On Pentecost we remember when God’s inspiration really broke through to the disciples and other followers of Jesus. But how did the Hebrew Bible help the early Church understand how to follow Jesus?

Why does all the Bible matter?

Two winters ago we spent a holiday at Mellieha in Malta. From the entry to the town you can see the next town, St Paul’s Bay. In Mellieha, there is a sanctuary with a painting of Jesus’ mother, Mary, in a cave. It was said to be by Luke, who painted it when he was shipwrecked on Malta with Paul. The cave was consecrated in 409 AD, although the present painting seems a few hundred years younger. We read in Acts that Luke accompanied Paul on some journeys. Luke must have written the book of Acts some time after Paul died. Some say it was before the destruction of Jerusalem in 70 AD, some say after. Either way, it was 30 or 40 or so years after the events of Pentecost.

When we think about what the New Testament means  we may turn to the writings of Paul or John. We think of Acts as being more historical. It is written not with the approach of a rabbi (Paul), nor of a philosopher-theologian (John). Luke provided an approachable account of the history of God revealing himself to his people. His account was to God-fearing Gentiles, as well as Jews. It was for all.

If we take Luke and Acts together then we can see that Luke presents history in three blocks:

  • Period of Israel – up to John the Baptist
  • Period of Jesus – to the Ascension
  • Period of the Church – from Pentecost.

The purpose in Luke-Acts is to present Jesus’ story within the Judaic tradition.  The Period of the Church involved the divinely designed apostolic succession in the figures of Peter and Paul. To Luke, following Jesus was the logical and legitimate continuation of the Judaism of the Pharisees. His history has a theological purpose. Luke is an evangelist.

To understand the Period of the Church, we must have an inkling about what the Period of Israel is about.  About 1/3 of Acts contains speeches, and this is how Luke gets his understanding across. At the beginning of the first speech, by Peter at Pentecost, he sets this out:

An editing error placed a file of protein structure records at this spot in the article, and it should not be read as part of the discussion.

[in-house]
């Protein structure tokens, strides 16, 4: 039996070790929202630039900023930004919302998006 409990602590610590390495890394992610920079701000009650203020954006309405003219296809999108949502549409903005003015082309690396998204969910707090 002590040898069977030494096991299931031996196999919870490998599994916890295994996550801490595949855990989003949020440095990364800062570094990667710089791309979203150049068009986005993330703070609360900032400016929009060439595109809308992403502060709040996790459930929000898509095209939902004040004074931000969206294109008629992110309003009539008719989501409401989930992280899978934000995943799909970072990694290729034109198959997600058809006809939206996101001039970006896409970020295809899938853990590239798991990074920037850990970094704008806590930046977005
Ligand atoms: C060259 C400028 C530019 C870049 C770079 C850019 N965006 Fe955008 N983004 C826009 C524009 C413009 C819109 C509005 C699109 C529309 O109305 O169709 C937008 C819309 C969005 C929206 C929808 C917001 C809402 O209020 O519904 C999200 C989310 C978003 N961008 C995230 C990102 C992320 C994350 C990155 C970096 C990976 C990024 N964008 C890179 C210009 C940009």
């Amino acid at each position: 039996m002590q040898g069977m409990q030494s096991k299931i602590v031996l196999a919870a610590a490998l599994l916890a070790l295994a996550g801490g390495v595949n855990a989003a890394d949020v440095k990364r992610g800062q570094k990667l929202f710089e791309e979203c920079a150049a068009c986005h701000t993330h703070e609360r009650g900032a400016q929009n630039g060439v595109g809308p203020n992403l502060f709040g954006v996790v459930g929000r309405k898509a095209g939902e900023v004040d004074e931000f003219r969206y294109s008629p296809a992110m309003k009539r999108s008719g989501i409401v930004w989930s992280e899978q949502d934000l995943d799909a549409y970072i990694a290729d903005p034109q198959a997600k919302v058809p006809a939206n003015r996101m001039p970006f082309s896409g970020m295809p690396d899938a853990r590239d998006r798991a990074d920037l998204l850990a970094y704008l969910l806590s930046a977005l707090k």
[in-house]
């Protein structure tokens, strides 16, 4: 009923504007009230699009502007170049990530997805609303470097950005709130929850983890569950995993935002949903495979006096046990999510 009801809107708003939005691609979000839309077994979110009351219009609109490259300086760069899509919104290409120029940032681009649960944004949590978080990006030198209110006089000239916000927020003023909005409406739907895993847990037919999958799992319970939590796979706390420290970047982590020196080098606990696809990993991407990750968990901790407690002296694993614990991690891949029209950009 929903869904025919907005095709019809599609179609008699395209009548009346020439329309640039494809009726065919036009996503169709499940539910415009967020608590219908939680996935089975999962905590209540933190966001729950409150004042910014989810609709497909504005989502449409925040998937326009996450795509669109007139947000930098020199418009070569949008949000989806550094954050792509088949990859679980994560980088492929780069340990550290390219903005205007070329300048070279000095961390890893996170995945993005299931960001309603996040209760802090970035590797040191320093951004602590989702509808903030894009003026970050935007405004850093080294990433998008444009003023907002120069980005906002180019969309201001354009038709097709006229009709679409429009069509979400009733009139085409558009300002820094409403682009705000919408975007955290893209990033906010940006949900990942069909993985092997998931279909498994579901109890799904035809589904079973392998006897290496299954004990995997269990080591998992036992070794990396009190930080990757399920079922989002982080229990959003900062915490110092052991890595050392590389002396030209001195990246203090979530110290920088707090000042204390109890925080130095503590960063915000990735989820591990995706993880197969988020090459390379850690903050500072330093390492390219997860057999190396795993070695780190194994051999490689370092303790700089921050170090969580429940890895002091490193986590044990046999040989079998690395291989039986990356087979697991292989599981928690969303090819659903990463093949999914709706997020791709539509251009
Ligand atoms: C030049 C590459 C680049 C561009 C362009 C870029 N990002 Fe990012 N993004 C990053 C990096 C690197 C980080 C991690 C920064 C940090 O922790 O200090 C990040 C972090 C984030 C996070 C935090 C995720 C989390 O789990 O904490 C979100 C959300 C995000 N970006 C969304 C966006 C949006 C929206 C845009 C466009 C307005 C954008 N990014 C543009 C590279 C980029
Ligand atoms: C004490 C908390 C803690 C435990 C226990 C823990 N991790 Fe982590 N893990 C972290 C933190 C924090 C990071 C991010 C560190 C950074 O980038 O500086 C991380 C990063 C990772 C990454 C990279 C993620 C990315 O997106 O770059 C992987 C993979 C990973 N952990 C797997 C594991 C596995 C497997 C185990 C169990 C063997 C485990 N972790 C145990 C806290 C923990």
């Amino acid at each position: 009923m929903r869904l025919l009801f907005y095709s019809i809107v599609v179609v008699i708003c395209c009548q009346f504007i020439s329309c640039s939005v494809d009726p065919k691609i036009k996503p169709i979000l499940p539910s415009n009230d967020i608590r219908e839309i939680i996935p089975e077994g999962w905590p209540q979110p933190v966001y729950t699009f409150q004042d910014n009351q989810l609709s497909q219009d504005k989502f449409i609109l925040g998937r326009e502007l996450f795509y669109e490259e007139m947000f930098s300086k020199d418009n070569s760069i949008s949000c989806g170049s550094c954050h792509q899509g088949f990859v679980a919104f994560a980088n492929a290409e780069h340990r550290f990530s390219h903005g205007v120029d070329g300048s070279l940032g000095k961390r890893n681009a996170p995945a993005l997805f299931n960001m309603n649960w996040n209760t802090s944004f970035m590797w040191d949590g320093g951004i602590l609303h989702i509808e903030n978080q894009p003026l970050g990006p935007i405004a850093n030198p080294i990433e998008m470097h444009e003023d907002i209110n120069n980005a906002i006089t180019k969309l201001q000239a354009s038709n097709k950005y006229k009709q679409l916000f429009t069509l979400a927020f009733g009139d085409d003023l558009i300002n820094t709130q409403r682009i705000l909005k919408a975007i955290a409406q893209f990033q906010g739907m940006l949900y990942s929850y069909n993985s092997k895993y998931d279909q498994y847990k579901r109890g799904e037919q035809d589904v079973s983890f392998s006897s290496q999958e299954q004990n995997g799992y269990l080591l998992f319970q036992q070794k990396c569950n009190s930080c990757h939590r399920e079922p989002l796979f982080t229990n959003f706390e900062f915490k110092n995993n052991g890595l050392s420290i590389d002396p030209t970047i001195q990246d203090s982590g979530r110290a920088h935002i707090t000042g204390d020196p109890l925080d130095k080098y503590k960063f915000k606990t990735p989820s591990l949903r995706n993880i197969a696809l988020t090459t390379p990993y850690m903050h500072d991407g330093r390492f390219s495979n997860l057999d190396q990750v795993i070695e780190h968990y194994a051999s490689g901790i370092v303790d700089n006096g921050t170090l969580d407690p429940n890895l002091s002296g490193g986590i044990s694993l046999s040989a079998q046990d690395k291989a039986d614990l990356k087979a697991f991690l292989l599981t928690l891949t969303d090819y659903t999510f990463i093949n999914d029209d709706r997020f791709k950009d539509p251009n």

“This man was handed over to you by God’s deliberate plan and foreknowledge; and you, with the help of wicked men, put him to death by nailing him to the cross.”

Acts 2:23 (NIV)

and that points to Isaiah 53:

“Yet it was the Lord’s will to crush him and cause him to suffer,

and though the Lord makes his life an offering for sin,

he will see his offspring and prolong his days,

and the will  of the Lord will prosper in his hand.”

Isaiah 53:10 (NIV)

Can we find out what this “he” was like? “He” was the servant figure is Isaiah 50:

The Sovereign Lord has given me a well-instructed tongue,

to know the word that sustains the weary.

He wakens me morning by morning,

wakens my ear to listen like one instructed.

Isaiah 50:4 (NIV)

I wish that I had such a well-instructed tongue to know the word that sustains the weary! The importance of the Old Testament is evident. It also provides the bedrock for understanding the New.

Can we trust what we read?

In the Bible  the youngest documents are 1900 years old: the oldest…. hundreds of years more.  As time has gone on over the last few hundred years we get closer and closer to the originals. The translation by John Wycliffe, written 600 years ago, was from the Latin Vulgate mostly translated by Jerome around 400 AD. The King James version used original languages Greek (NT), Hebrew and Aramaic (Greek and Latin only for the Apocrypha). The NIV used sources seeking to be as reliable to the original canon as possible. The Old Testament was translated from the Masoretic text (Hebrew and Aramaic), copied between 700 and 1000 AD.

A Dead Sea scroll in Qumran

Dead Sea Scroll exhibited in Qumran

The finding of the Dead Sea Scrolls with documents dating back to the 3rd century BC showed  these texts had been transmitted reliably for over 1000 years.

Gaining physical evidence of earlier writings is a challenge. The team of Gabriel Barkay working on an archaeological site, Ketef Hinnom, just outside Old Jerusalem, made a remarkable discovery. Some small silver scrolls were discovered. With painstaking care they unfurled the scrolls to reveal the Hebrew text of:

Silver scroll dated 7th century BC

Ketef Hinnom silver scroll




The Lord bless you

and keep you;

the Lord make his face shine on you

and be gracious to you;

the Lord turn his face toward you

and give you peace.” 

Numbers 6:24-26 (NIV)

The archaeological site indicated these scrolls could be dated to the 7th century BC, about the time when Josiah was King of Judah. This established a direct line of the text of over 2600 years.

Much God-inspired work has been devoted to giving us something that is reliable. It really is a firm basis  for working out how to follow a life of faith.